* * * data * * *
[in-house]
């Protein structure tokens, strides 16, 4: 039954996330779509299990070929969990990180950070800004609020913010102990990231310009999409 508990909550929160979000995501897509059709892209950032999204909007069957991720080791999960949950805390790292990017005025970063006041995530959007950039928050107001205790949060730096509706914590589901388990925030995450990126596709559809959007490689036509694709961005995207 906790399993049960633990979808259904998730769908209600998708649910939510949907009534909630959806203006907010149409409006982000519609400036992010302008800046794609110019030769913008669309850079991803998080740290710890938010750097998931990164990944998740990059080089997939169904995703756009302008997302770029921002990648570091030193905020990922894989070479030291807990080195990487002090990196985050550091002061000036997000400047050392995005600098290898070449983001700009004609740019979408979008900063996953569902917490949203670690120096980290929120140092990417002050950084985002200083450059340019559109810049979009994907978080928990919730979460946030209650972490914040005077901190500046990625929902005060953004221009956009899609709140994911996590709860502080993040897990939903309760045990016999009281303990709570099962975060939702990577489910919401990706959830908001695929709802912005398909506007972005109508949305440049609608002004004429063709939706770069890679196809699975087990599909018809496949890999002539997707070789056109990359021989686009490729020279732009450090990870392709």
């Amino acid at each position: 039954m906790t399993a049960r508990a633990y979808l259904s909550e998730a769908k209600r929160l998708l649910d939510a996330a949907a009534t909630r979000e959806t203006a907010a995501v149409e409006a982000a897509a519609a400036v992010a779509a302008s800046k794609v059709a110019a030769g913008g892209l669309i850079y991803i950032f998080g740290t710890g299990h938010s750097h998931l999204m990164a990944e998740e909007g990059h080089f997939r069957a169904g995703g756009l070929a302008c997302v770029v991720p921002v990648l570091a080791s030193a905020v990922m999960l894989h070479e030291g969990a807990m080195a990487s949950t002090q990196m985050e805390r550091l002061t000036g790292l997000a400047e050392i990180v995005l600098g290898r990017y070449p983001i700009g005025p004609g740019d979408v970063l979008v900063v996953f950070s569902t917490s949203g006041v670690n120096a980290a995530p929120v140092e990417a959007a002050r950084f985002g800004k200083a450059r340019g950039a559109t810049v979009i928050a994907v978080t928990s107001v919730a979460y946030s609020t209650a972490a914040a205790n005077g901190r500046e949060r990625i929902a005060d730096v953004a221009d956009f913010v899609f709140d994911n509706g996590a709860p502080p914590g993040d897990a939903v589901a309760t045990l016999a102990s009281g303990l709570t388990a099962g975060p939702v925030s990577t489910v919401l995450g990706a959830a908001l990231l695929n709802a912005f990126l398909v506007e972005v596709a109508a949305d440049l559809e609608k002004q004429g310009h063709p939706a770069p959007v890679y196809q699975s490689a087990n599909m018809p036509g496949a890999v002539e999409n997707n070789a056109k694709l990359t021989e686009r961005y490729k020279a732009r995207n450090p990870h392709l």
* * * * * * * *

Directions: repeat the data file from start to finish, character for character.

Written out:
[in-house]
């Protein structure tokens, strides 16, 4: 039954996330779509299990070929969990990180950070800004609020913010102990990231310009999409 508990909550929160979000995501897509059709892209950032999204909007069957991720080791999960949950805390790292990017005025970063006041995530959007950039928050107001205790949060730096509706914590589901388990925030995450990126596709559809959007490689036509694709961005995207 906790399993049960633990979808259904998730769908209600998708649910939510949907009534909630959806203006907010149409409006982000519609400036992010302008800046794609110019030769913008669309850079991803998080740290710890938010750097998931990164990944998740990059080089997939169904995703756009302008997302770029921002990648570091030193905020990922894989070479030291807990080195990487002090990196985050550091002061000036997000400047050392995005600098290898070449983001700009004609740019979408979008900063996953569902917490949203670690120096980290929120140092990417002050950084985002200083450059340019559109810049979009994907978080928990919730979460946030209650972490914040005077901190500046990625929902005060953004221009956009899609709140994911996590709860502080993040897990939903309760045990016999009281303990709570099962975060939702990577489910919401990706959830908001695929709802912005398909506007972005109508949305440049609608002004004429063709939706770069890679196809699975087990599909018809496949890999002539997707070789056109990359021989686009490729020279732009450090990870392709």
């Amino acid at each position: 039954m906790t399993a049960r508990a633990y979808l259904s909550e998730a769908k209600r929160l998708l649910d939510a996330a949907a009534t909630r979000e959806t203006a907010a995501v149409e409006a982000a897509a519609a400036v992010a779509a302008s800046k794609v059709a110019a030769g913008g892209l669309i850079y991803i950032f998080g740290t710890g299990h938010s750097h998931l999204m990164a990944e998740e909007g990059h080089f997939r069957a169904g995703g756009l070929a302008c997302v770029v991720p921002v990648l570091a080791s030193a905020v990922m999960l894989h070479e030291g969990a807990m080195a990487s949950t002090q990196m985050e805390r550091l002061t000036g790292l997000a400047e050392i990180v995005l600098g290898r990017y070449p983001i700009g005025p004609g740019d979408v970063l979008v900063v996953f950070s569902t917490s949203g006041v670690n120096a980290a995530p929120v140092e990417a959007a002050r950084f985002g800004k200083a450059r340019g950039a559109t810049v979009i928050a994907v978080t928990s107001v919730a979460y946030s609020t209650a972490a914040a205790n005077g901190r500046e949060r990625i929902a005060d730096v953004a221009d956009f913010v899609f709140d994911n509706g996590a709860p502080p914590g993040d897990a939903v589901a309760t045990l016999a102990s009281g303990l709570t388990a099962g975060p939702v925030s990577t489910v919401l995450g990706a959830a908001l990231l695929n709802a912005f990126l398909v506007e972005v596709a109508a949305d440049l559809e609608k002004q004429g310009h063709p939706a770069p959007v890679y196809q699975s490689a087990n599909m018809p036509g496949a890999v002539e999409n997707n070789a056109k694709l990359t021989e686009r961005y490729k020279a732009r995207n450090p990870h392709l």